How does it feel to enter a room filled with song but to not know the words? The tune is beautiful and familiar. You want to participate, to take part. Someone hands you a book and turns to the correct page, but the scribbles look like gibberish. Even if you could make out some letters or some words, the crowd and cantor is too fast to follow along.
For those Jewish community members who enter a synagogue or participate in Jewish rituals or services but do not read or speak Hebrew, the religious experience, unfortunately, often becomes a lonely, frustrating, or boring experience. One might want to engage, participate, even read some passages out loud, but is limited by his/her knowledge of the Hebrew language.1
In my experiences as an educator in Jewish communities and educational programs around the world, a transliterated text can be of enormous assistance to such an individual, no matter the age.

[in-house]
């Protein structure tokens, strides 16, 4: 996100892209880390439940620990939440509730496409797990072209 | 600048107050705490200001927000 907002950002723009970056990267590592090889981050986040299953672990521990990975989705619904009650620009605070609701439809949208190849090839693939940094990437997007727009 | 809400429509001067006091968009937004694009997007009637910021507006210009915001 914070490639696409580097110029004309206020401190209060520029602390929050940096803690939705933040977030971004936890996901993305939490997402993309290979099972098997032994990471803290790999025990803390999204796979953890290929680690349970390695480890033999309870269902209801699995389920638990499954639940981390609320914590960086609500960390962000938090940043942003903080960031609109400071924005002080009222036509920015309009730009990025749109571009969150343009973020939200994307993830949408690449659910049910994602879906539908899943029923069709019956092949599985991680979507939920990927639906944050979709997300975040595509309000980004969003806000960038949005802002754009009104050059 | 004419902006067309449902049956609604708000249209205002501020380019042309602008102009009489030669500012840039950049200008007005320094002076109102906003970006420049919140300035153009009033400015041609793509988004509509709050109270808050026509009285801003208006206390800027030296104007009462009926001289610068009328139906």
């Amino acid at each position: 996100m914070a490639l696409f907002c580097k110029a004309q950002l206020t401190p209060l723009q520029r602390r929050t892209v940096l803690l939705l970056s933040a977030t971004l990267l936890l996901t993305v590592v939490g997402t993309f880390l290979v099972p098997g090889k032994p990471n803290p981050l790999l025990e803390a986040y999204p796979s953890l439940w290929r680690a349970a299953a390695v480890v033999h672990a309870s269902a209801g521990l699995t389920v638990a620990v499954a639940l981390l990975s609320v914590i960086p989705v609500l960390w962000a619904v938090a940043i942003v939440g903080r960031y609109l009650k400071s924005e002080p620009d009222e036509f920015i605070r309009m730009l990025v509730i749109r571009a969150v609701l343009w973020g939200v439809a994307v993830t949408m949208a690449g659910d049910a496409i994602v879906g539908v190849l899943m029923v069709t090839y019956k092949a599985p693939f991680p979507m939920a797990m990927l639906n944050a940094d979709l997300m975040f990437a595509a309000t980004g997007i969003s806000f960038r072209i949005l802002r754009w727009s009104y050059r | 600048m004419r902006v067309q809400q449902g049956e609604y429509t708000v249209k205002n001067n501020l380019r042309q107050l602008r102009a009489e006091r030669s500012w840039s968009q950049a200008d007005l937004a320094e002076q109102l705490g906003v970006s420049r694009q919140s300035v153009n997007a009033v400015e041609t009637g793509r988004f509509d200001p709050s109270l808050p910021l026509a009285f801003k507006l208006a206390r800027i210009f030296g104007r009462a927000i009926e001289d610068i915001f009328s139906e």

And herein lies the challenge: Depending on the length of the text or resources available, the act of transliteration takes time and tends to be done only by particular individuals with a level of fluency and knowledge of pronunciation in both of the required languages (Hebrew and local language). This tends to be a Rabbi, a Hebrew or Jewish studies teacher or an academic.
What if these individuals could teach a computer to do what they do? How many hours could be saved? How many more texts could be transliterated for school children learning new songs? Special texts for various holiday liturgies? Biblical portions for Bar or Bat Mitzvah boys and girls?
Through Ta’atik, and it’s ability to dynamically transliterate texts, we use technology to transfer knowledge from one individual and spread that ability to many. Going forward, Jewish community members of all ages can feel more included during their most meaningful religious and educational experiences.
You can try out Ta’atik’s different transliteration projects below.
As in the title, the Mishnah refers to Hebrew as the lashon haqodesh ‘the sacred tongue’ (Sota 7:2). ↩︎